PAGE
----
(China 1820 – 1887)
a - right scroll; 168.1 x 27.1 cm; image
a - right scroll; 209 x 34.3 cm; scroll
b - left scroll; 168.1 x 27.1 cm; image
b - left scroll; 209 x 34.3 cm; scroll
‘A beautiful scene on a bright day; cheerful things delighting the mind;
Illustrious words and excellent brushes; an admirer of antiquity and man of great erudition.’
Inscription and signature: My nephew Tongjun has a natural manner; he is a person with lofty aspirations. Over the years he has collected a great many refined calligraphies and paintings. In his lifetime he has been a friend to many celebrities, having his bosom filled with boundless lofty sentiment. He requested I do a couplet for him; so I wrote these sixteen words as a reply. Inscribed by Chen Pu, style name Guqiao, in the seventh moon of the year 'Xinsi' .
The first line of this couplet was taken from prose written by Xie Lingyun (385–433), an eminent poet of the Southern dynasty, in which he wrote: ‘Under heaven, a bright day, a beautiful scene, delights for the mind and cheerful things – to find these four things together is not easy.’ Poetic expression was enshrined in popular culture by Tang Xianzu (1550–1616), an esteemed playwright from the Ming dynasty. Tang adapted the words of a song in one of his operas – in this case ‘The peony pavilion’, composed in the early 17th century, the song being sung by the heroine Du Liniang. The second line appears in Mi Fu’s colophon (written in 1087) on a handscroll entitled ‘Elegant gathering at western garden’, painted by his contemporary Li Gongling (1049–1106) (1). ‘Being an admirer of antiquity and a man of great erudition’ were the requirements established by Confucius for a pefect gentleman (in 'Analects'). Mi Fu used poetic expression to extol the lofty nature of scholars attending that gathering. It was such poetic expression, immersed in literary overtones, which Chen Pu singled out as a compliment to his nephew.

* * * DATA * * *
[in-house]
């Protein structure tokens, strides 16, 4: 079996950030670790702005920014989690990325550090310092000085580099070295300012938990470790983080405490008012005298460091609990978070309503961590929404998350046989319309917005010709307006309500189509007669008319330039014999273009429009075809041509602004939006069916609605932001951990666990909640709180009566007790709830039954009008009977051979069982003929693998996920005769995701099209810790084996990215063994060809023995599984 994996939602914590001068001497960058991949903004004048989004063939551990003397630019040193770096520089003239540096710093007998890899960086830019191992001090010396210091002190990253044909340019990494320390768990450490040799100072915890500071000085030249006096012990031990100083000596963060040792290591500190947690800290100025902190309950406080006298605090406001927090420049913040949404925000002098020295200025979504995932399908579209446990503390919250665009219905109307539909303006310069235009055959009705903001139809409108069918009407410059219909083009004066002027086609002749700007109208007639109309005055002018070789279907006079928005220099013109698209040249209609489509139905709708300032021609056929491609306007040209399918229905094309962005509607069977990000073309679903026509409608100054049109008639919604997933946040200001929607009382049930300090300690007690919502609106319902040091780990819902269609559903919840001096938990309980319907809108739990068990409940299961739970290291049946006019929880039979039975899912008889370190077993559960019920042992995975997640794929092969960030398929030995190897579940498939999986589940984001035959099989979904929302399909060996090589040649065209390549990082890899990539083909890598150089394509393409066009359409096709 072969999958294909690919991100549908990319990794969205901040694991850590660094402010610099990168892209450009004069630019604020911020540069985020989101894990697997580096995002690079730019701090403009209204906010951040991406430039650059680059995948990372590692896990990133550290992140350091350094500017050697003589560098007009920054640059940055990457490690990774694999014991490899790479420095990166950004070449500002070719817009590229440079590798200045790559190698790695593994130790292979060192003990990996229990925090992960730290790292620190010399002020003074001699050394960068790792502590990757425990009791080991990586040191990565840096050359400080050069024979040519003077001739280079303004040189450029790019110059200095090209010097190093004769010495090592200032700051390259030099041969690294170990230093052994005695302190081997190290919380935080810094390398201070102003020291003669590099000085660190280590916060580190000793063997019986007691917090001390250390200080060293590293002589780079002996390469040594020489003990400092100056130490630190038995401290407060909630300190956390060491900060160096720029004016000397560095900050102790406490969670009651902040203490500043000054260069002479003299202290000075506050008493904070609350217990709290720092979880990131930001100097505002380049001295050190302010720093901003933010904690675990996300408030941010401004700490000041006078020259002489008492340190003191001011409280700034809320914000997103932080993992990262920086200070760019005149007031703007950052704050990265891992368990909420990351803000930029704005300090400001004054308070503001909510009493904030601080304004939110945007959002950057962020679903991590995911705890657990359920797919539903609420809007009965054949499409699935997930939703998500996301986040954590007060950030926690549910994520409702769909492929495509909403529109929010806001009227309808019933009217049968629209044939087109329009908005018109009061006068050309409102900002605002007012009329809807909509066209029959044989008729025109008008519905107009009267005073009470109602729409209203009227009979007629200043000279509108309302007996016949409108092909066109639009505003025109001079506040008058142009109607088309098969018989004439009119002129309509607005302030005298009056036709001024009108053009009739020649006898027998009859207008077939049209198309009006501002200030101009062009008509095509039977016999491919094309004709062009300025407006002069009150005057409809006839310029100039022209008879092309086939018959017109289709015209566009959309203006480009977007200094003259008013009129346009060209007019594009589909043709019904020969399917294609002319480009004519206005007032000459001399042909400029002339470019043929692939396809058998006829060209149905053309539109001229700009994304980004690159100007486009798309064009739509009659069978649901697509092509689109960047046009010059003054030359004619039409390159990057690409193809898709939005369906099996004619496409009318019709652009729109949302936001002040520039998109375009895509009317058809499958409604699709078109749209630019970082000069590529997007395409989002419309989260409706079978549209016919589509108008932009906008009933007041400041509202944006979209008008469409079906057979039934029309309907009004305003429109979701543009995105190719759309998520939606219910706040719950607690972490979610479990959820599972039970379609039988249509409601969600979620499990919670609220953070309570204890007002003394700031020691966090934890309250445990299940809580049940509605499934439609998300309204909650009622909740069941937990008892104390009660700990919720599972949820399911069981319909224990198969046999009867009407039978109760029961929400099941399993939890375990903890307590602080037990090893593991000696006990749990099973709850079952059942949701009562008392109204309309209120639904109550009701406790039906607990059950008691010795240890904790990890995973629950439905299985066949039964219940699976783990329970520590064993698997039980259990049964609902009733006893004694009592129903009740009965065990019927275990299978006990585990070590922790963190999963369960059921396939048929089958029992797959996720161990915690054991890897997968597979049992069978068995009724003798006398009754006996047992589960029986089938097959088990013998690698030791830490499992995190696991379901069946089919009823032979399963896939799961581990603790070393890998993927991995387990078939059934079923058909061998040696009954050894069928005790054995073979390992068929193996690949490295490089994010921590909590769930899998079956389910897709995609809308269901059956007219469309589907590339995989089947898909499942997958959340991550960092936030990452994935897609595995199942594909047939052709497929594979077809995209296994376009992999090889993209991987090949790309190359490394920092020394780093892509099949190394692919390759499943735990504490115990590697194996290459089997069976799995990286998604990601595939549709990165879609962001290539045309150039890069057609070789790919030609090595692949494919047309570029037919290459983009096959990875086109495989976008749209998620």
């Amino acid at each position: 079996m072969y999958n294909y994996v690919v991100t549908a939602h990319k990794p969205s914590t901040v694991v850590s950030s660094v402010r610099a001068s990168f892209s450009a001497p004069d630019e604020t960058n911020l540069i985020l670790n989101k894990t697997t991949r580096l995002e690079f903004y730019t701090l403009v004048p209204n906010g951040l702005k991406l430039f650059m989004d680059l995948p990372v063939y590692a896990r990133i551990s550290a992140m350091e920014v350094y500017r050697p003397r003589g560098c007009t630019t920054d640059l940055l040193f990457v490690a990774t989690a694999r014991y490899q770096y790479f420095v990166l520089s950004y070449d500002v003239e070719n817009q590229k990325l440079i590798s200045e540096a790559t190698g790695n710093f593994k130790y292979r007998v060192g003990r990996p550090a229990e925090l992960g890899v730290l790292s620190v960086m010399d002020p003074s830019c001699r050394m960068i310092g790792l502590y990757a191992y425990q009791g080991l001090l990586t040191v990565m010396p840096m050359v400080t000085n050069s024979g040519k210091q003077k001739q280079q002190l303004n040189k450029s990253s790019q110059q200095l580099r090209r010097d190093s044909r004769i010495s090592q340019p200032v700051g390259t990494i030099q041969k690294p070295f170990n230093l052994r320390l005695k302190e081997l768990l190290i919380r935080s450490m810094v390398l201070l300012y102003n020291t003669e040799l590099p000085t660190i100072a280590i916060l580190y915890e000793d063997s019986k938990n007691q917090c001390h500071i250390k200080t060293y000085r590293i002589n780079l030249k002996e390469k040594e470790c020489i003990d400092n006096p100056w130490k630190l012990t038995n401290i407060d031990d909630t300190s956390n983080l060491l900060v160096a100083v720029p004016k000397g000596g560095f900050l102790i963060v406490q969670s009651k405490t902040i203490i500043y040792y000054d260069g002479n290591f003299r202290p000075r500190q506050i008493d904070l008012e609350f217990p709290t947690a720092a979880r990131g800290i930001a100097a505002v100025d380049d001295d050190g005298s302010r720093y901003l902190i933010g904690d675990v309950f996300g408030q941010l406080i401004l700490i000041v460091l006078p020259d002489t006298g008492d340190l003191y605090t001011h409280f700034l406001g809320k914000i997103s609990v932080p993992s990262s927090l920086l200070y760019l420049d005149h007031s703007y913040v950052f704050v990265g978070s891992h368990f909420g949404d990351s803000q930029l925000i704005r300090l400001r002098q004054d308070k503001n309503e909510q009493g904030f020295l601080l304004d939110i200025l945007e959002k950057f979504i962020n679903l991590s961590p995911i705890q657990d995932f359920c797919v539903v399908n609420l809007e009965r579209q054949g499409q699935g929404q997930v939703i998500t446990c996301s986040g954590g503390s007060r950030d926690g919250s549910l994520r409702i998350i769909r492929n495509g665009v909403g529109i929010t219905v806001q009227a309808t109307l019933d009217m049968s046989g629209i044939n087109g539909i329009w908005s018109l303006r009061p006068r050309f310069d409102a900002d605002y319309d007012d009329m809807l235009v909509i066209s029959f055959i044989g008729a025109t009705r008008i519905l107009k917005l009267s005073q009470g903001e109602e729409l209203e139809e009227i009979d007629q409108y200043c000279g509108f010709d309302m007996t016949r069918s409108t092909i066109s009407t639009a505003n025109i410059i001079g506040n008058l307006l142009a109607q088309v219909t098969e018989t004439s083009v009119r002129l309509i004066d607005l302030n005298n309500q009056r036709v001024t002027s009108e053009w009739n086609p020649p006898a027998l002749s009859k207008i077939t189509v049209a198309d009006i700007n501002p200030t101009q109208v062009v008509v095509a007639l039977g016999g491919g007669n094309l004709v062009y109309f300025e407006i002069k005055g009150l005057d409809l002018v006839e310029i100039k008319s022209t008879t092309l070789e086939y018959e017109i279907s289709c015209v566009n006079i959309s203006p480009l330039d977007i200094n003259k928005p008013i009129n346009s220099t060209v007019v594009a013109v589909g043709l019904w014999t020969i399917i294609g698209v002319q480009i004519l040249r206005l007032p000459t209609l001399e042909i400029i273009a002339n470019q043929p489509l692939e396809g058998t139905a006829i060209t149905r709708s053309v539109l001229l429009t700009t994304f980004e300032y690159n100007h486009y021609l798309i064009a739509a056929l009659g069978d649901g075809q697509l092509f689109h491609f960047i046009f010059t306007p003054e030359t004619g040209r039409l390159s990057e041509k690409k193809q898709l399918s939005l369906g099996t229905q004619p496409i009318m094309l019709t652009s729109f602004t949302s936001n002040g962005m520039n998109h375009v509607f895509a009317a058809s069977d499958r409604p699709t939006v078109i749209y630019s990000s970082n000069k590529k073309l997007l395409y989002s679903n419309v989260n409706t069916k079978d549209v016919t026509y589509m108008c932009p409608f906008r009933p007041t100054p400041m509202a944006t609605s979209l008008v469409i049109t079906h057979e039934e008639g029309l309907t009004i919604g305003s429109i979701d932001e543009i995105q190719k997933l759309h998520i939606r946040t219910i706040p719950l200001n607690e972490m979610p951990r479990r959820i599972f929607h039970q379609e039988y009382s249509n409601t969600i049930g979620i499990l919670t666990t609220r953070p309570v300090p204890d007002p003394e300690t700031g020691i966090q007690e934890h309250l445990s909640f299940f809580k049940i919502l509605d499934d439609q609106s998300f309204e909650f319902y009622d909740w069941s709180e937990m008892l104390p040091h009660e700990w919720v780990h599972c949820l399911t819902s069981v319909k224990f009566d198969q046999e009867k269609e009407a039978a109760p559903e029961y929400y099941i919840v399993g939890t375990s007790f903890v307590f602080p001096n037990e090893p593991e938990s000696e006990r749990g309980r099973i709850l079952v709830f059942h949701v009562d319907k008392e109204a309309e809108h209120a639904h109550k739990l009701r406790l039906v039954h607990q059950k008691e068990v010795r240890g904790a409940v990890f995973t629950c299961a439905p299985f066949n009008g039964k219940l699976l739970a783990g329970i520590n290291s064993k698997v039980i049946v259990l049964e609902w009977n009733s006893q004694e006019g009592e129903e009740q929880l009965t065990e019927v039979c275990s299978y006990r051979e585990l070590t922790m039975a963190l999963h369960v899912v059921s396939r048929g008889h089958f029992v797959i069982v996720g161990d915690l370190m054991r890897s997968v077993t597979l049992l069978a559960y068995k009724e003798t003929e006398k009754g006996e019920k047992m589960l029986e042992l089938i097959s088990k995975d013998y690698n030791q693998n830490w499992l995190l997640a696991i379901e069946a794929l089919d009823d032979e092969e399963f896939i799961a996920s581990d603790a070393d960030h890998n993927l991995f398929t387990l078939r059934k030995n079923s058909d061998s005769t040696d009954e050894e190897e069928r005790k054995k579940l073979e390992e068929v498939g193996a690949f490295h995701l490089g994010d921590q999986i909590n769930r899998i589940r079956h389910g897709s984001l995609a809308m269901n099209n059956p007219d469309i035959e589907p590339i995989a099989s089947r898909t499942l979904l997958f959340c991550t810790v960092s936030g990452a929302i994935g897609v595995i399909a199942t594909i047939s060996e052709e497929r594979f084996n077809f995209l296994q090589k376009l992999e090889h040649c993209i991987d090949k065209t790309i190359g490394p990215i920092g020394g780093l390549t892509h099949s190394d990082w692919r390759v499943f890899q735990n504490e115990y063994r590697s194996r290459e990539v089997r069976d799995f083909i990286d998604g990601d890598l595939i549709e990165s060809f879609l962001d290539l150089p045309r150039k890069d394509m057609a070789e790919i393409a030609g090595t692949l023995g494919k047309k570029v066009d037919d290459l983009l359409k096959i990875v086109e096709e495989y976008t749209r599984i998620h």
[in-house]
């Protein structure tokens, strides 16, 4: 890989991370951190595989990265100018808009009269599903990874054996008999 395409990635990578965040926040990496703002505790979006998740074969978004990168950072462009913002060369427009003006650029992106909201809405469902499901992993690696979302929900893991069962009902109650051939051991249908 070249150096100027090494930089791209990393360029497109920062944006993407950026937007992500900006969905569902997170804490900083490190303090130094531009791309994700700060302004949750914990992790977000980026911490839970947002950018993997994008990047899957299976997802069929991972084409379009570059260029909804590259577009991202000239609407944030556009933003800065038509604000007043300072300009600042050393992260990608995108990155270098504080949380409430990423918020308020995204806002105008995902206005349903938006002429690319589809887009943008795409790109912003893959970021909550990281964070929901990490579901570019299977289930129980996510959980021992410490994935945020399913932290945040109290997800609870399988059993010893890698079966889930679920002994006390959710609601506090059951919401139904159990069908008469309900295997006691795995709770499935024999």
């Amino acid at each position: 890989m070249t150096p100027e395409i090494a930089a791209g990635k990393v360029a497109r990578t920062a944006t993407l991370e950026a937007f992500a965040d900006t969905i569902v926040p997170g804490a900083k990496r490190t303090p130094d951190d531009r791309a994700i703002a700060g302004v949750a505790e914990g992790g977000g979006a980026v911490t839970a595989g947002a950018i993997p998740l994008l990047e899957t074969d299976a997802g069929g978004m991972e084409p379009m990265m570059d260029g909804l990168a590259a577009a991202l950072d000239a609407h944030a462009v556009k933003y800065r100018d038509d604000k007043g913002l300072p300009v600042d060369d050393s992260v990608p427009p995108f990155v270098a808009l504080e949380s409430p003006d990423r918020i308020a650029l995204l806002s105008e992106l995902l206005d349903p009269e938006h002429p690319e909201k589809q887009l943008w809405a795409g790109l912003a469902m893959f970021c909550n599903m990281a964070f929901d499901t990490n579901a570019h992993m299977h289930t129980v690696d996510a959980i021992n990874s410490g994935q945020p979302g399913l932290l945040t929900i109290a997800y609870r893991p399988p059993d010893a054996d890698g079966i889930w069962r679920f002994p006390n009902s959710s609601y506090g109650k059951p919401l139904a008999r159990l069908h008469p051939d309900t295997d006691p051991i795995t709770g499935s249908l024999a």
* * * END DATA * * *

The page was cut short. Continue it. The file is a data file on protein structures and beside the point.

The couplet was written in Chen’s later years. His calm style of running script became bolder and more forceful, achieving a marvellous balance of self-expression and calligraphic technique. He used dry brush and swift sweeping strokes to create the effect of ‘fly-white’ (the rapid sweep of the brush leaving traces of white), thus imparting a roughness and vigour to the form.
1 Mi Fu, ‘A note to the painting “Elegant gathering at western garden (Xiyuan yaji tuji)" '.
‘The Poetic Mandarin: Chinese Calligraphy from the James Hayes Collection’. pg.75.
© 2005 Art Gallery of New South Wales
The couplet, written on two narrow pieces of paper or silk, and hung either side of a large painting or doorway, is one of the most common forms of calligraphic art and has a long standing history in China. They first appeared in the Five Dynasties period (907-979) as pairs of plaques, carved after written master copies, to decorate architectural columns, courtyards and garden doorways. Couplets for indoor display, written on paper or silk, came into existence in the 17th century and gained great popularity in the Qing dynasty. The couplets themselves are either taken from classical poetry or contemporary literary works composed by the calligraphers themselves and their friends. A couplet is made up of two parts called the head and the tail. The two lines of verse are antithetically parallel. Formerly it was a very common practice to send them to friends or relations on such occasions as marriages and birthdays, or as condolences to families of deceased persons.
Asian Art Department, AGNSW, August 2003.
LIU Yang, The poetic mandarin: Chinese calligraphy from the James Hayes collection, Sydney, 2005, 74 (illus.), 75. cat.no. 15
The poetic mandarin: Chinese calligraphy from the James Hayes collection, Art Gallery of New South Wales, Sydney, 23 Sep 2005–27 Nov 2005